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Opening Arguments

Borders? We don't need no stinkin' borders

It is a common practice in editorials to overstate one's case and ignore any evidence to the contrary. Heaven knows I've engaged in this "preaching to the choir" thundering from time to time. But leave it to The New York Times to push the tactic as far as it can go:

Not satisfied with a shameful new law that invites, indeed demands, racial profiling, some Arizona politicians are now pushing for a law that would deny citizenship to babies born in Arizona whose parents cannot prove they are legal immigrants.

The 14th Amendment, adopted after the Civil War, states: “All persons born or naturalized in the United States, and subject to the jurisdiction thereof, are citizens of the United States and of the state wherein they reside.” It could not be clearer.

The Constitution apparently does not matter to these politicians.

Arizona politicians do not interpret the Constitution the same way New York Times editors do, which is not grounds to say the Constitution "does not matter to them." But that's just one snide little aside in two paragraphs jam-packed with scurriously misleading rhetoric.

If Arizona's law "invites, indeed demands" racial profiling, what can be said about the federal law, which is written less carefully than Arizona's and gives authorities even more leeway in when and why to question someone's immigration status? If we shouldn't enforce Arizona's law, we surely shouldn't enforce the federal one, which indeed we aren't and the Times undoubtedly agrees with. Why don't these people just come out and call for open borders?

Actually, the 14th Amendment's equal-protection provisions could be a lot clearer. Whether the "subject to the jurisdiction thereof" clause should apply to the children of illegal immigrants, who have no loyalty to the United States government, has been the subject of much detate, and the question is not likely to be resolved short of a Supreme Court decision. To pretend otherwise is just dishonest.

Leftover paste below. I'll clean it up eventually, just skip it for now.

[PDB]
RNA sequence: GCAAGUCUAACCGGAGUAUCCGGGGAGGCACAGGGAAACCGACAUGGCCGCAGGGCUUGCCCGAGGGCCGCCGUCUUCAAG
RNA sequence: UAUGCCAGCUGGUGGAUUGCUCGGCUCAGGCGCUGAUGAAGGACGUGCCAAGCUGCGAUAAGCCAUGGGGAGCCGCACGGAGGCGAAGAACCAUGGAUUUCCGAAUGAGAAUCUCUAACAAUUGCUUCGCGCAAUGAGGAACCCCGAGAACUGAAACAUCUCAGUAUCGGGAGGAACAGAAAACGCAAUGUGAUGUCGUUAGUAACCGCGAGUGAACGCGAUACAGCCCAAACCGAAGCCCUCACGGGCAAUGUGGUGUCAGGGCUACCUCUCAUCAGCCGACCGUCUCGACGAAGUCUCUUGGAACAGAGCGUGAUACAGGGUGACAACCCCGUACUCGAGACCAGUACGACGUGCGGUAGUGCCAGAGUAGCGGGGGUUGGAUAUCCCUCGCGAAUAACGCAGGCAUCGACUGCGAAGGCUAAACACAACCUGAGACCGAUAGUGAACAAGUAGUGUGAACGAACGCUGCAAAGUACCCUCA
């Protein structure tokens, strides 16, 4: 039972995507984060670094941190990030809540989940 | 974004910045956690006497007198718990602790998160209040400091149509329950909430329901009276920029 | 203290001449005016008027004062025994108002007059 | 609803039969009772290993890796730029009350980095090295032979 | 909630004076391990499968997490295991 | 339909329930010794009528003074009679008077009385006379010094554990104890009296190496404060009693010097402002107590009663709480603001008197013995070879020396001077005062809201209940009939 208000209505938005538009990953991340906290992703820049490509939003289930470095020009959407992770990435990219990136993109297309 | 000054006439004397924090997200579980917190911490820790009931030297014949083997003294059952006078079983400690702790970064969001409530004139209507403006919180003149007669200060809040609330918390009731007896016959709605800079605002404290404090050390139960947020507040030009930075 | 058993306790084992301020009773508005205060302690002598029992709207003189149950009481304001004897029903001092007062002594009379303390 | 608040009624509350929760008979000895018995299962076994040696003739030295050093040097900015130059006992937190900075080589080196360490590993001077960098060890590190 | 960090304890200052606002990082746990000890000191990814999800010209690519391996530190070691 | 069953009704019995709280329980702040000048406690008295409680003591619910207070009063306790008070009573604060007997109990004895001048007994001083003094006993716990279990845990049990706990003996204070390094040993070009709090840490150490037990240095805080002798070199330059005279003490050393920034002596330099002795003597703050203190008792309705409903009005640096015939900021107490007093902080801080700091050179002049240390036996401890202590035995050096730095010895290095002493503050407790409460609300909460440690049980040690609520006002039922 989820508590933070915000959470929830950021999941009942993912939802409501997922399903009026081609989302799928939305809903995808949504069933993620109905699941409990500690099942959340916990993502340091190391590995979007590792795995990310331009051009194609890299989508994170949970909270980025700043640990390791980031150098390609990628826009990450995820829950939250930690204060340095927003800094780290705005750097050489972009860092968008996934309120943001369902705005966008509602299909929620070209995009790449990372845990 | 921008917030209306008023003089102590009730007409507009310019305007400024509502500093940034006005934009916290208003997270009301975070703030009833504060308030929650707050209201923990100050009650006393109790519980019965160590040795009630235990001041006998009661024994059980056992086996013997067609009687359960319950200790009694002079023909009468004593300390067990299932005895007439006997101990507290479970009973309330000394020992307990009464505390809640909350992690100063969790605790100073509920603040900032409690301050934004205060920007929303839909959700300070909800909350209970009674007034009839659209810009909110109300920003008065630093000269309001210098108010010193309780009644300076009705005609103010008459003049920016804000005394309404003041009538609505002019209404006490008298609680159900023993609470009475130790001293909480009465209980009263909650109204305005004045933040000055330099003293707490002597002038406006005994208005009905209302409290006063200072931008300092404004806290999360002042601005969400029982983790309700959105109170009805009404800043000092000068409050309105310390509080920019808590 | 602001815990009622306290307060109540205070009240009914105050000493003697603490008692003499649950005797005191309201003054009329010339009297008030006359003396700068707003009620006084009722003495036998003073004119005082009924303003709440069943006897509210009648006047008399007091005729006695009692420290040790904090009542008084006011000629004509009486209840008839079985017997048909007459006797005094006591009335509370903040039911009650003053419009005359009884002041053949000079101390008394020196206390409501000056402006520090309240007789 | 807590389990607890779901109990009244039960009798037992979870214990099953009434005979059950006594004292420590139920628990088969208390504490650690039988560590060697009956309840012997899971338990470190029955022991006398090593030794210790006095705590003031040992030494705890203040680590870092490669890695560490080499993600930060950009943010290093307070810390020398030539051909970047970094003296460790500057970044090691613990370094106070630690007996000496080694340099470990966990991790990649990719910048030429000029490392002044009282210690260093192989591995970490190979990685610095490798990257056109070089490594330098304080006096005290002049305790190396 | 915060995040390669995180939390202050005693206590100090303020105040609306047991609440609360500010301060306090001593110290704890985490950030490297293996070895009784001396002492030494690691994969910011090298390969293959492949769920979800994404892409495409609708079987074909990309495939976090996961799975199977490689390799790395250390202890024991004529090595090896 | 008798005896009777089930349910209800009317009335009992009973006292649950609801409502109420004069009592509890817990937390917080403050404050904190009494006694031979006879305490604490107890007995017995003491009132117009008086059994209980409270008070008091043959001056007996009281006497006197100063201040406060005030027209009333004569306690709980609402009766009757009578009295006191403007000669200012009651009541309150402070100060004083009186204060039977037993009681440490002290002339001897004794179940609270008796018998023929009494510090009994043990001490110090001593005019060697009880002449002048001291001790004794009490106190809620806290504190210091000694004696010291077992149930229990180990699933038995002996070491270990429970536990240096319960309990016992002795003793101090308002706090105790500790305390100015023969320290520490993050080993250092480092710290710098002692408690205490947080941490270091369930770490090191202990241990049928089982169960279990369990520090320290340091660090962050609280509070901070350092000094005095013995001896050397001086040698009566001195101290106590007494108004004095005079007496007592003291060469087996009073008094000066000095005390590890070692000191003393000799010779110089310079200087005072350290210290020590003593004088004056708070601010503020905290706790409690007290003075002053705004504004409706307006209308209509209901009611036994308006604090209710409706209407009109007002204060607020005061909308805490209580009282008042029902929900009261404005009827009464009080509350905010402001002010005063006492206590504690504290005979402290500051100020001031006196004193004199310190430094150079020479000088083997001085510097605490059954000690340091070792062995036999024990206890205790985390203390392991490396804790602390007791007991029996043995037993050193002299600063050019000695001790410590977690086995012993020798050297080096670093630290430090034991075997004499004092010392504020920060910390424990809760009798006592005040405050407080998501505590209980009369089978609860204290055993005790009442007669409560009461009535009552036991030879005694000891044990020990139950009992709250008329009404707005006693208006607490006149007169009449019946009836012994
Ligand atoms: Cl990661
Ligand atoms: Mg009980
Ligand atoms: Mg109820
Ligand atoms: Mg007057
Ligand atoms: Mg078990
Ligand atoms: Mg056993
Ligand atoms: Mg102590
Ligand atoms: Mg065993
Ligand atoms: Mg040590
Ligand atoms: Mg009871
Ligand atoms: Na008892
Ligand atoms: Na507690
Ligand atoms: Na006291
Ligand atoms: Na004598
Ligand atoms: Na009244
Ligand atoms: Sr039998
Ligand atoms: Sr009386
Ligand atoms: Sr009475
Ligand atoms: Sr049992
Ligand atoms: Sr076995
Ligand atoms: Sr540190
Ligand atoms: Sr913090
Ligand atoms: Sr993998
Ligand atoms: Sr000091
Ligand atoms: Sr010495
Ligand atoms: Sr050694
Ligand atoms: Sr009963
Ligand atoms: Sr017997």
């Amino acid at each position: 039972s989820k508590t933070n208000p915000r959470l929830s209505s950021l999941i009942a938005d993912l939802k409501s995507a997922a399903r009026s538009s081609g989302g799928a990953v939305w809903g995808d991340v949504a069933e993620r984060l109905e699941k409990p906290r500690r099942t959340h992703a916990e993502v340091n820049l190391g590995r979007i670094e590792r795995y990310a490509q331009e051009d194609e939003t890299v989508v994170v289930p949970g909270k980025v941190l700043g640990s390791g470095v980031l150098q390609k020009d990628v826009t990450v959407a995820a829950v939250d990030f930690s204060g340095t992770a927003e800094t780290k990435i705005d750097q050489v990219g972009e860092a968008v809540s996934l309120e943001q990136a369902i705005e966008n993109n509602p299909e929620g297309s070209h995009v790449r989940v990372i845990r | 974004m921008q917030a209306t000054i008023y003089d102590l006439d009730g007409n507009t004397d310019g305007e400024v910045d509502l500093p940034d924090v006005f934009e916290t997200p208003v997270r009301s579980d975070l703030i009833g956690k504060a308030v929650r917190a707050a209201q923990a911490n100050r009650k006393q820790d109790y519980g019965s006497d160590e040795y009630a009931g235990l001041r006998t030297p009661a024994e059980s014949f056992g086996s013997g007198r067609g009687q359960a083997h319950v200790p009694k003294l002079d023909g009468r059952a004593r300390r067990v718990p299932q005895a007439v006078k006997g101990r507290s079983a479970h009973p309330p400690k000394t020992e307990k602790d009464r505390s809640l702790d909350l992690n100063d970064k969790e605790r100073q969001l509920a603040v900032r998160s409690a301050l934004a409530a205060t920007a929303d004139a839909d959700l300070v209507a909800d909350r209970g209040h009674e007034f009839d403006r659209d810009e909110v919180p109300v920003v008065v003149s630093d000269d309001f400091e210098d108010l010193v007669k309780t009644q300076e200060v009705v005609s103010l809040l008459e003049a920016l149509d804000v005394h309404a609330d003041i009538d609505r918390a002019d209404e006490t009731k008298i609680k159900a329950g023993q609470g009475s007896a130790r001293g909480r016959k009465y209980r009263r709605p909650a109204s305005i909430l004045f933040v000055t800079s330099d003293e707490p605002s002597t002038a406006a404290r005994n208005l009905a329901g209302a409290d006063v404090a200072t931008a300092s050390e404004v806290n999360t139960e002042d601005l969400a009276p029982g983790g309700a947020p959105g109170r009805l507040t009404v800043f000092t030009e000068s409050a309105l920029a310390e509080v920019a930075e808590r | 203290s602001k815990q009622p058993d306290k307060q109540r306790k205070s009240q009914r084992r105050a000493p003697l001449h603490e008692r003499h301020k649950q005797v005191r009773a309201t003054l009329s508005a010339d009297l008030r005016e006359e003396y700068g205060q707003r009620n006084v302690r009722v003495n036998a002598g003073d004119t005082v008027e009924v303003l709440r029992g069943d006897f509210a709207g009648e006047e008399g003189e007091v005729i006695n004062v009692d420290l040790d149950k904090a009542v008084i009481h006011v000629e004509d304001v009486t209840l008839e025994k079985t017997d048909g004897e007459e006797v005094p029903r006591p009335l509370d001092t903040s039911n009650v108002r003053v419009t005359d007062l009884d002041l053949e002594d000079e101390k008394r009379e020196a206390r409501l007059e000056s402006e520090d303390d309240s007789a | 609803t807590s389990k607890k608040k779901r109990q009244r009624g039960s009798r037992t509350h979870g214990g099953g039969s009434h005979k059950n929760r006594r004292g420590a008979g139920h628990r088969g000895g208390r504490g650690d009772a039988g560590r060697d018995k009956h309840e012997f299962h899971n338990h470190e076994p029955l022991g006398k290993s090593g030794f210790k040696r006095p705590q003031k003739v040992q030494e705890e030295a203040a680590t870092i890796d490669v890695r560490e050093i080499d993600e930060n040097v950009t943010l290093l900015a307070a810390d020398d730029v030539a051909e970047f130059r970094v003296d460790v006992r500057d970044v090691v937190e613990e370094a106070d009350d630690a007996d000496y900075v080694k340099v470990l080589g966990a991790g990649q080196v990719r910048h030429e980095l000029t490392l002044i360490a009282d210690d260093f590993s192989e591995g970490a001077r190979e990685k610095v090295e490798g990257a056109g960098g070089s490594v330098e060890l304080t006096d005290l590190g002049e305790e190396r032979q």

Mon, 06/21/2010 - 11:12am

Leo Morris: Just another conservative hack supposedly interested in preserving "The Constitution", unless a provision protects the rights of brown people.

Larry Morris
Mon, 06/21/2010 - 1:41pm

Huh, ... and here I always thought everyone had the same rights IF THEY ALL FOLLOWED THE SAME RULES. "Brown people", your term, not mine, have the same rights as I, as long as they become citizens - what's wrong with that ? If you expect them to have MORE rights than I under the same laws, then I'll be one of those conservative hacks also.

Bob G.
Mon, 06/21/2010 - 2:14pm

Ditto on what Larry said...!

Mon, 06/21/2010 - 4:43pm

Actually, section 1 of the 14th amendment is every bit as clear as the 2nd amendment. If you're born here you are a citizen; it says absolutely nothing about following any rules for these citizens. In fact it plainly says states are not to deny jurisdiction to citizens. Birth in the United States confirms citizenship. Inconvenient; but, true.

tim zank
Mon, 06/21/2010 - 4:44pm

IOKIYAR is probably (judging by his comment) just another left over hippie (or the offspring of one) that subscribes to no borders anywhere, coupled with communal style living where everyone shares the goat cheese in a circle while singing kumbaya.

All is well in the commune 'til the fat guy needs more goat cheese than you.

Mon, 06/21/2010 - 6:40pm

Zank nails it!

Leo Morris
Tue, 06/22/2010 - 7:55am

"Birth in the United States confirms citizenship. Inconvenient; but, true." Well, only if you conveniently ignore the part of Section 1 that says "and subject to the jurisdiction thereof." When the 14 Amendment was ratified, the U.S. had no immigration policy, hence no illegal immigrants. Since the language couldn't have been meant to include a group that did not exist, it's fair to debate whether it should now include them. The phrase was understood to mean at the time to exlude American-born residents whose parents might not have complete allegiance to the United States, such as ambassadors or foreign ministers. In Elk v. Wilkins in 1884, the Supreme Court essentially confirmed that interpretation. In 1889's Wong Kim Ark case, it held that parents born to legal residents were due birthright citizenship, and it could be (or not) interpreted to include the children of illegal immigrants. If you think you know how the current court would come down on the issue, you must know Anthony Kennedy better than the rest of us do.